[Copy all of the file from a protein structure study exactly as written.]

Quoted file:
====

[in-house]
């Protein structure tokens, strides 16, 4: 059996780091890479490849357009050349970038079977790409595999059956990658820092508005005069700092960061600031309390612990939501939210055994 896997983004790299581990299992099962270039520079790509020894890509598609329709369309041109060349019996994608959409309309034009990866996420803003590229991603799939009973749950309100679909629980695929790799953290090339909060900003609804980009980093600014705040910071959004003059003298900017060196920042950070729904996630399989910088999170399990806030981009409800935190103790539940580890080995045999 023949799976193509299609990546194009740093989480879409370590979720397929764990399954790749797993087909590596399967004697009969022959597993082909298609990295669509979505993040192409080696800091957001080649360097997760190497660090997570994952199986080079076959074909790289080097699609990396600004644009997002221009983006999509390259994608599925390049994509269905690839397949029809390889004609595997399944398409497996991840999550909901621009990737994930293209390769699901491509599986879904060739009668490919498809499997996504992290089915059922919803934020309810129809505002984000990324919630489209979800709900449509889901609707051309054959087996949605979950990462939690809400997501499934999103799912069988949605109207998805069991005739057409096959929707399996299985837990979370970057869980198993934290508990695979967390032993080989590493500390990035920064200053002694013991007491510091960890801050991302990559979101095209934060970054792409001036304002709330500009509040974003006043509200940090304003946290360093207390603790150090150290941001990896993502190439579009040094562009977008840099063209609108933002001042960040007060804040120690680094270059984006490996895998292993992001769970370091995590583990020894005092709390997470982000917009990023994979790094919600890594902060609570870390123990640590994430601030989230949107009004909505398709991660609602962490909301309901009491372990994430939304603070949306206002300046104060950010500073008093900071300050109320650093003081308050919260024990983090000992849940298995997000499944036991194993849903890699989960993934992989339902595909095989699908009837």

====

[in-house]
């Protein structure tokens, strides 16, 4: 059996780091890479490849357009050349970038079977790409595999059956990658820092508005005069700092960061600031309390612990939501939210055994 896997983004790299581990299992099962270039520079790509020894890509598609329709369309041109060349019996994608959409309309034009990866996420803003590229991603799939009973749950309100679909629980695929790799953290090339909060900003609804980009980093600014705040910071959004003059003298900017060196920042950070729904996630399989910088999170399990806030981009409800935190103790539940580890080995045999 023949799976193509299609990546194009740093989480879409370590979720397929764990399954790749797993087909590596399967004697009969022959597993082909298609990295669509979505993040192409080696800091957001080649360097997760190497660090997570994952199986080079076959074909790289080097699609990396600004644009997002221009983006999509390259994608599925390049994509269905690839397949029809390889004609595997399944398409497996991840999550909901621009990737994930293209390769699901491509599986879904060739009668490919498809499997996504992290089915059922919803934020309810129809505002984000990324919630489209979800709900449509889901609707051309054959087996949605979950990462939690809400997501499934999103799912069988949605109207998805069991005739057409096959929707399996299985837990979370970057869980198993934290508990695979967390032993080989590493500390990035920064200053002694013991007491510091960890801050991302990559979101095209934060970054792409001036304002709330500009509040974003006043509200940090304003946290360093207390603790150090150290941001990896993502190439579009040094562009977008840099063209609108933002001042960040007060804040120690680094270059984006490996895998292993992001769970370091995590583990020894005092709390997470982000917009990023994979790094919600890594902060609570870390123990640590994430601030989230949107009004909505398709991660609602962490909301309901009491372990994430939304603070949306206002300046104060950010500073008093900071300050109320650093003081308050919260024990983090000992849940298995997000499944036991194993849903890699989960993934992989339902595909095989699908009837």